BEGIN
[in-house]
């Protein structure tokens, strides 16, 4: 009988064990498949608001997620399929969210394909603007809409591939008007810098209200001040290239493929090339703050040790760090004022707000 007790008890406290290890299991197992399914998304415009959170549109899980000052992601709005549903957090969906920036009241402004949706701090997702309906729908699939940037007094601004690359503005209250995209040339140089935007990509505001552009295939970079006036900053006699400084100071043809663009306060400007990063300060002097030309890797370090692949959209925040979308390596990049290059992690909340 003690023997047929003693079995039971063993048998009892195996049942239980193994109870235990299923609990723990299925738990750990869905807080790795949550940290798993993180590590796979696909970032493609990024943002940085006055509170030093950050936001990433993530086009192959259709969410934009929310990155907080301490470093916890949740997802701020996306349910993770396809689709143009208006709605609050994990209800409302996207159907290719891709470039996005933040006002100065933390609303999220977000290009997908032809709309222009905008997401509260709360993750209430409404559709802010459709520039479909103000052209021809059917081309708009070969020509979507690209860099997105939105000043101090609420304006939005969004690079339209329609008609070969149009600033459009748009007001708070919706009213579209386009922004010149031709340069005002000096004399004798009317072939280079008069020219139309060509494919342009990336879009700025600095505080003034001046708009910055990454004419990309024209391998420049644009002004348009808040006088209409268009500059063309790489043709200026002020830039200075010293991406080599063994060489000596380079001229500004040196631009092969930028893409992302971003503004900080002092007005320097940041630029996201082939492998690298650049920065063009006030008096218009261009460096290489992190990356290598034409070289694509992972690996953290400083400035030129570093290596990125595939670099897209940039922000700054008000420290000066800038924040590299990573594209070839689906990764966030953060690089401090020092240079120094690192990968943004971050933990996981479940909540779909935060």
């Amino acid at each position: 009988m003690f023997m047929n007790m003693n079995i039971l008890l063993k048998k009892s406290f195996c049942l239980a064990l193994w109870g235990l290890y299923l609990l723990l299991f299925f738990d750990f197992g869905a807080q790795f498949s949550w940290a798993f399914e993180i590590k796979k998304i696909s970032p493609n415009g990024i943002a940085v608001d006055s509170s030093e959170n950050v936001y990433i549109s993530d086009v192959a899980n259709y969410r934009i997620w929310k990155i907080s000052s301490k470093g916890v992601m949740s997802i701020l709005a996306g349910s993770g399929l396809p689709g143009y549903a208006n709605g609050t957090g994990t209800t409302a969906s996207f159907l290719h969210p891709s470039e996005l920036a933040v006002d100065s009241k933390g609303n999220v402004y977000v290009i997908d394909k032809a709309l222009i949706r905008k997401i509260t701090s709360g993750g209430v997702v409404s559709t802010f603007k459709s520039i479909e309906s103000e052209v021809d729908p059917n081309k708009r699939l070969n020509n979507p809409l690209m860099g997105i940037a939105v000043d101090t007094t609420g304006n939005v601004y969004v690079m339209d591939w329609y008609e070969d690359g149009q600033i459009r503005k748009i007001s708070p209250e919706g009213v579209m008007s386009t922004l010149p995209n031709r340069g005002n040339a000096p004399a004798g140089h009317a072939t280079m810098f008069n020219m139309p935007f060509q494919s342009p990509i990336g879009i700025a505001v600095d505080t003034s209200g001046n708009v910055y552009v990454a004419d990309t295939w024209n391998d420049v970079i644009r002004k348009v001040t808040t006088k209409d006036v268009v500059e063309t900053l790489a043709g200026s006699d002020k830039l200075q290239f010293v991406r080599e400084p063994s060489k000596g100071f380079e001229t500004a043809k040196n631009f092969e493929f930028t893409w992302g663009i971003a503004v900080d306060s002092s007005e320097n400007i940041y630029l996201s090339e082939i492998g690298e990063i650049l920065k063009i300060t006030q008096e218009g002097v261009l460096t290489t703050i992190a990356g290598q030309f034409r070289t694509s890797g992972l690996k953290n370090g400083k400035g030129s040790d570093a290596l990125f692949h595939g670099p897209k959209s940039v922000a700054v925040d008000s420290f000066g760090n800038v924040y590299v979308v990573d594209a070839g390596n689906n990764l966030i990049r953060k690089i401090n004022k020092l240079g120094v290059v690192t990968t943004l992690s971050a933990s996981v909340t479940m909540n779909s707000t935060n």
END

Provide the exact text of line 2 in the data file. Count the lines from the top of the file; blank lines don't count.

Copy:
């Protein structure tokens, strides 16, 4: 009988064990498949608001997620399929969210394909603007809409591939008007810098209200001040290239493929090339703050040790760090004022707000 007790008890406290290890299991197992399914998304415009959170549109899980000052992601709005549903957090969906920036009241402004949706701090997702309906729908699939940037007094601004690359503005209250995209040339140089935007990509505001552009295939970079006036900053006699400084100071043809663009306060400007990063300060002097030309890797370090692949959209925040979308390596990049290059992690909340 003690023997047929003693079995039971063993048998009892195996049942239980193994109870235990299923609990723990299925738990750990869905807080790795949550940290798993993180590590796979696909970032493609990024943002940085006055509170030093950050936001990433993530086009192959259709969410934009929310990155907080301490470093916890949740997802701020996306349910993770396809689709143009208006709605609050994990209800409302996207159907290719891709470039996005933040006002100065933390609303999220977000290009997908032809709309222009905008997401509260709360993750209430409404559709802010459709520039479909103000052209021809059917081309708009070969020509979507690209860099997105939105000043101090609420304006939005969004690079339209329609008609070969149009600033459009748009007001708070919706009213579209386009922004010149031709340069005002000096004399004798009317072939280079008069020219139309060509494919342009990336879009700025600095505080003034001046708009910055990454004419990309024209391998420049644009002004348009808040006088209409268009500059063309790489043709200026002020830039200075010293991406080599063994060489000596380079001229500004040196631009092969930028893409992302971003503004900080002092007005320097940041630029996201082939492998690298650049920065063009006030008096218009261009460096290489992190990356290598034409070289694509992972690996953290400083400035030129570093290596990125595939670099897209940039922000700054008000420290000066800038924040590299990573594209070839689906990764966030953060690089401090020092240079120094690192990968943004971050933990996981479940909540779909935060």